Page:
Just a week after a shellacking at the polls, Barack Obama is back! Or so has been the suggestion this week -- on the heels of Obama's aggressive endorsement of net neutrality, his big climate deal with China, and leaks suggesting he's still going to go big on immigration.
The New York Times says Obama's "defying label of lame duck." Politico observes that "there’s already some swagger returning to his step." The Washington Post notes Obama has said he wants to "squeeze every last little bit of opportunity" to push his agenda and in recent days "he has shown that he meant it." The New Yorker says, simply, that he's had an "unexpectedly good week."
This is a grand slam of assessment -- his brand is doing much better post-election than he says it did pre-election -- but it's way too early to suggest that he's somehow crawled out of the dark place that voters put him last week.
1. His job approval rating is still in the gutter.
There haven't been many polls since last Tuesday, but Gallup's daily tracking poll shows Obama with a 41 percent approval rating, near the all-time low of 39 percent reached in the survey immediately following the mid-term election. His disapproval rating of 53 percent ranks just south of the 56 percent of Americans who disapproved of his performance in the same survey following the election. It's a bit better than what George W. Bush faced at this time, but much worse than how Americans rated Ronald Reagan or Bill Clinton at the end of their sixth year.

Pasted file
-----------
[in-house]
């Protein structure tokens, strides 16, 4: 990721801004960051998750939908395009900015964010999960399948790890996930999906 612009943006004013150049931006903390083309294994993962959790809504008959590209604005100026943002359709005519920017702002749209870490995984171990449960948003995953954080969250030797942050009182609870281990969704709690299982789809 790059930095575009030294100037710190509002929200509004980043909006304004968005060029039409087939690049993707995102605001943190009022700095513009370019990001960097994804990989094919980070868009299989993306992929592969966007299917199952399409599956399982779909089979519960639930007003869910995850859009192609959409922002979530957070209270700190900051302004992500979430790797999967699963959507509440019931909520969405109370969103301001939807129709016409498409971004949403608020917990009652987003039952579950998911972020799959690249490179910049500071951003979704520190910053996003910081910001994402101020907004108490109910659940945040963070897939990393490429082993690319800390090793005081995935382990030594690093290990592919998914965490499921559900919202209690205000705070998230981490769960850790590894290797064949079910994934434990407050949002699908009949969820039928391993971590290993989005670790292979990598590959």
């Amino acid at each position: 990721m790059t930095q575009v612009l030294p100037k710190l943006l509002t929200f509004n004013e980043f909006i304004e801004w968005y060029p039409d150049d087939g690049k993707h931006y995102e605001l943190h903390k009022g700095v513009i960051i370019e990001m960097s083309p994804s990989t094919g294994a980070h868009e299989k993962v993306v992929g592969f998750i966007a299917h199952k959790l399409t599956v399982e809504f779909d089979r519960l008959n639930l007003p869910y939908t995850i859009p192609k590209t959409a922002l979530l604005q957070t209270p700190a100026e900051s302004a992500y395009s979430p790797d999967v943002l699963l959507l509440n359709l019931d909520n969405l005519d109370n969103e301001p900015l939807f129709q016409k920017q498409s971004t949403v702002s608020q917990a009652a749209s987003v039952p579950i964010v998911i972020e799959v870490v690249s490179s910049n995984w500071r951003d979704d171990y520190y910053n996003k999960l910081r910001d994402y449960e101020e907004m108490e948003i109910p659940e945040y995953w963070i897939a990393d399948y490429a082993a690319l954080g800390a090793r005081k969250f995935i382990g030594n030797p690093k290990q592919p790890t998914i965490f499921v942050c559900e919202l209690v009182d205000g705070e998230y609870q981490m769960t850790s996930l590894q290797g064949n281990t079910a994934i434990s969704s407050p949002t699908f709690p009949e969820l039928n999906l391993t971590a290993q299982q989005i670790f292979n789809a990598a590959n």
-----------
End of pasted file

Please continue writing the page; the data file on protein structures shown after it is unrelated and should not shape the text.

2. His endorsement of net neutrality was no profile in courage, and he may not even get what he wants.
On Monday, Obama surprised many Internet activists and telecommunications firms with an unequivocal endorsement of net neutrality. Obama said he believes telecom companies like Verizon and Comcast should be regulated by the Federal Communications Commission effectively as utilities, requiring that the firms treat all Internet traffic equally. While it generated much buzz and was unusually flashy, this wasn't quite as dramatic as Obama's endorsement of gay marriage, for example, before the 2012 presidential election. As far back as 2007, after all, Obama had said, "I am a strong supporter of net neutrality."
What makes Monday's pronouncement even less impressive is that the FCC may not embrace his view, as my colleagues Brian Fung and Nancy Scolla reported in a blockbuster story. Obama has appointed all five of the independent agency's commissioners, three of whom are Democrats, including Chairman Tom Wheeler. Yet Wheeler hasn't committed to Obama's preferred path.
3. The China deal is unlikely to be enough to avoid the worst effects of climate change and relies in big part on Obama's successor.
The deal is no doubt important: It commits the U.S. to stringent goals for limiting the emission of greenhouse gases and, more importantly, represents the most significant pledge by China, one of the worst polluting nations, to take a leap forward in combating global warming. Yet, on its own, it will unlikely be adequate to stem the 2 degree Celsius rise in temperatures (over pre-industrial levels) that climate scientists warn would cause severe harm to the planet.
What's more, Obama relies on his successors following through. With the enactment of limits on emissions by coal-fire power plants and other measures, the president has put the United States on a path toward meeting its commitment. But a Republican president could attempt to dismantle or interfere with the new power plant rules, or show much less interest in continuing to increase fuel efficiency standards. An array of lawsuits also likely faces the power plant rules, which the EPA is still working to implement.
4. By acting on immigration, Obama is belatedly doing what he promised to do, and it has risks.